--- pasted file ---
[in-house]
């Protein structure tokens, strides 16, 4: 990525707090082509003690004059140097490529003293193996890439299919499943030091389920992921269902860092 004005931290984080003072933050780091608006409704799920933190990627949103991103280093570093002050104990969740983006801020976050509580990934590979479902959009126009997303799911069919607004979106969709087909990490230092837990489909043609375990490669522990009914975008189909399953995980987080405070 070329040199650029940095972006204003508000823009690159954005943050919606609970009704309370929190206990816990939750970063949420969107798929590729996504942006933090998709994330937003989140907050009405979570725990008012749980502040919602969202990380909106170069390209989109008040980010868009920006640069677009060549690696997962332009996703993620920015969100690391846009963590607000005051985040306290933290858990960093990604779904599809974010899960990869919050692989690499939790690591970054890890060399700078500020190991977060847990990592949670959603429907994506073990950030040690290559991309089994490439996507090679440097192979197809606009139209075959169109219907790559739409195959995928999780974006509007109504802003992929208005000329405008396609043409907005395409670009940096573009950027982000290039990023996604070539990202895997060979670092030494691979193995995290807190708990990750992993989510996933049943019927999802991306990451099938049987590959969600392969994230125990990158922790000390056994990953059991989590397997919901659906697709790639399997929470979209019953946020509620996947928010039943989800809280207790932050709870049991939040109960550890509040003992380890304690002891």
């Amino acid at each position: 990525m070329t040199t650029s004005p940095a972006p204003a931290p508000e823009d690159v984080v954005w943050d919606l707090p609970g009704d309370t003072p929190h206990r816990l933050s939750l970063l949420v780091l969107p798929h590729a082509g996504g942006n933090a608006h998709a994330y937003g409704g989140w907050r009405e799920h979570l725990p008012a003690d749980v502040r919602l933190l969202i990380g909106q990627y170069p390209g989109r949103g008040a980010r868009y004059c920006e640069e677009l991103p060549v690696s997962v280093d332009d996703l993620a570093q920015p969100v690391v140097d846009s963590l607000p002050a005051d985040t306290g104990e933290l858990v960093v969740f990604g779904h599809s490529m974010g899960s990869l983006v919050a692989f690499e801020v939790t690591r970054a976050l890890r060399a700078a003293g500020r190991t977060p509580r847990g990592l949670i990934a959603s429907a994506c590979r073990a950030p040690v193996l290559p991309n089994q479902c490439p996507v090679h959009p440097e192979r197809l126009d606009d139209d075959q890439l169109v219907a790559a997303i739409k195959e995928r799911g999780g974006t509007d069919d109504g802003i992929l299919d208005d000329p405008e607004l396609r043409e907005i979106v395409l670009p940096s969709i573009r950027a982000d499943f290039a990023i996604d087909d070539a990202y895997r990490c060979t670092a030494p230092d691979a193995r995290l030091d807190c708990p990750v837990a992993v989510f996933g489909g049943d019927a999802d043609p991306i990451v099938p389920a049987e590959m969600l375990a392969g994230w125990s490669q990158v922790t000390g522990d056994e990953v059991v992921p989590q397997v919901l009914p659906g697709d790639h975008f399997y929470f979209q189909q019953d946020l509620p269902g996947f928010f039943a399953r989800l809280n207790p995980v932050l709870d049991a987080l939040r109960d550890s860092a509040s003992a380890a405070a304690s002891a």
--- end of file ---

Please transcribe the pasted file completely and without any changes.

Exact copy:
[in-house]
């Protein structure tokens, strides 16, 4: 990525707090082509003690004059140097490529003293193996890439299919499943030091389920992921269902860092 004005931290984080003072933050780091608006409704799920933190990627949103991103280093570093002050104990969740983006801020976050509580990934590979479902959009126009997303799911069919607004979106969709087909990490230092837990489909043609375990490669522990009914975008189909399953995980987080405070 070329040199650029940095972006204003508000823009690159954005943050919606609970009704309370929190206990816990939750970063949420969107798929590729996504942006933090998709994330937003989140907050009405979570725990008012749980502040919602969202990380909106170069390209989109008040980010868009920006640069677009060549690696997962332009996703993620920015969100690391846009963590607000005051985040306290933290858990960093990604779904599809974010899960990869919050692989690499939790690591970054890890060399700078500020190991977060847990990592949670959603429907994506073990950030040690290559991309089994490439996507090679440097192979197809606009139209075959169109219907790559739409195959995928999780974006509007109504802003992929208005000329405008396609043409907005395409670009940096573009950027982000290039990023996604070539990202895997060979670092030494691979193995995290807190708990990750992993989510996933049943019927999802991306990451099938049987590959969600392969994230125990990158922790000390056994990953059991989590397997919901659906697709790639399997929470979209019953946020509620996947928010039943989800809280207790932050709870049991939040109960550890509040003992380890304690002891």
């Amino acid at each position: 990525m070329t040199t650029s004005p940095a972006p204003a931290p508000e823009d690159v984080v954005w943050d919606l707090p609970g009704d309370t003072p929190h206990r816990l933050s939750l970063l949420v780091l969107p798929h590729a082509g996504g942006n933090a608006h998709a994330y937003g409704g989140w907050r009405e799920h979570l725990p008012a003690d749980v502040r919602l933190l969202i990380g909106q990627y170069p390209g989109r949103g008040a980010r868009y004059c920006e640069e677009l991103p060549v690696s997962v280093d332009d996703l993620a570093q920015p969100v690391v140097d846009s963590l607000p002050a005051d985040t306290g104990e933290l858990v960093v969740f990604g779904h599809s490529m974010g899960s990869l983006v919050a692989f690499e801020v939790t690591r970054a976050l890890r060399a700078a003293g500020r190991t977060p509580r847990g990592l949670i990934a959603s429907a994506c590979r073990a950030p040690v193996l290559p991309n089994q479902c490439p996507v090679h959009p440097e192979r197809l126009d606009d139209d075959q890439l169109v219907a790559a997303i739409k195959e995928r799911g999780g974006t509007d069919d109504g802003i992929l299919d208005d000329p405008e607004l396609r043409e907005i979106v395409l670009p940096s969709i573009r950027a982000d499943f290039a990023i996604d087909d070539a990202y895997r990490c060979t670092a030494p230092d691979a193995r995290l030091d807190c708990p990750v837990a992993v989510f996933g489909g049943d019927a999802d043609p991306i990451v099938p389920a049987e590959m969600l375990a392969g994230w125990s490669q990158v922790t000390g522990d056994e990953v059991v992921p989590q397997v919901l009914p659906g697709d790639h975008f399997y929470f979209q189909q019953d946020l509620p269902g996947f928010f039943a399953r989800l809280n207790p995980v932050l709870d049991a987080l939040r109960d550890s860092a509040s003992a380890a405070a304690s002891a």